The Tug-of-War World Championships take place in Madison, Wisconsin, this weekend. And it's not like your school playground tug-of-war.
Rick Skindrud, a longtime enthusiast and coaching assistant to the U.S. team in Wisconsin, said eight people in sync, digging their steel-heeled shoes in and leaning way back to pull a rope 12 feet to victory is "a thing of beauty" and not to be missed.
But it's not all about brute strength, he explained.
"Strength is obviously an important part of it," he told Here & Now's Sacha Pfeiffer, "but it's the timing, it is the ability to have foot position — they dig in their heels — and it's knowing at what position and how low you can get to and still maintain your balance and coordination to pull on the rope."
Mastering the technique can take a lifetime; in fact, many of the tuggers are older than you would expect. Skindrud said the oldest American competitor is almost 60 years old, and many other team members are in their 40s and 50s.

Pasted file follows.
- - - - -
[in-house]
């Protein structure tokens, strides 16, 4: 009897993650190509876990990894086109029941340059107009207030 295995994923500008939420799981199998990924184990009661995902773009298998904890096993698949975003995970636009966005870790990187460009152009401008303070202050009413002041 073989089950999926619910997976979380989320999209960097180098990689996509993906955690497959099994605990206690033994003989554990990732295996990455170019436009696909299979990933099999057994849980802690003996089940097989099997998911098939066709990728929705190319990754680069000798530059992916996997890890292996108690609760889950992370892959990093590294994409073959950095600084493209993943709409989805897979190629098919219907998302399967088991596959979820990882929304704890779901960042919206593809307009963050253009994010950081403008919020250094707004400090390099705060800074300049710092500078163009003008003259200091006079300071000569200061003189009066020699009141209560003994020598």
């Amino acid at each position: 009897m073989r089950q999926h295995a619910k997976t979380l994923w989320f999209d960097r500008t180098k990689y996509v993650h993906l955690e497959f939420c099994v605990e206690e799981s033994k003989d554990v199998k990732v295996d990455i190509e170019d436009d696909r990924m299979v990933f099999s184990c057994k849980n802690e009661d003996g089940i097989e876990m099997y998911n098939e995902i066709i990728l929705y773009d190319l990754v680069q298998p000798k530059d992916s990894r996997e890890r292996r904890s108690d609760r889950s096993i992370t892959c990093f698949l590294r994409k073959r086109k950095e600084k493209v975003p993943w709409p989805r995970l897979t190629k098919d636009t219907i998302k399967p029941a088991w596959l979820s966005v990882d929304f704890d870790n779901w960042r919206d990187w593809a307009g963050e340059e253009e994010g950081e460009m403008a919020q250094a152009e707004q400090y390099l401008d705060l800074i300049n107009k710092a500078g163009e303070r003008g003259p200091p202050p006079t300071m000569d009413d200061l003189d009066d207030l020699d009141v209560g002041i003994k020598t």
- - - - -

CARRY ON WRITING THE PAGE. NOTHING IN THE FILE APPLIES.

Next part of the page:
But still, the American team is "in top physical shape," according to Skindrud. He added that because they're so well trained, serious injuries aren't common. But the sport maintains its own unique challenges.
"What will happen is if the other team gives a big jerk on the rope or they aren't prepared or they aren't doing it properly, I've seen calluses ripped off of their hands. And that's painful," Skindrud said. "It hurts like the dickens and, you know, they gotta shake it off and grab hold of the rope and go again."
- Rick Skindrud, a former competitor and former state legislator who helps coach the U.S. team from Wisconsin.
This segment aired on August 29, 2014.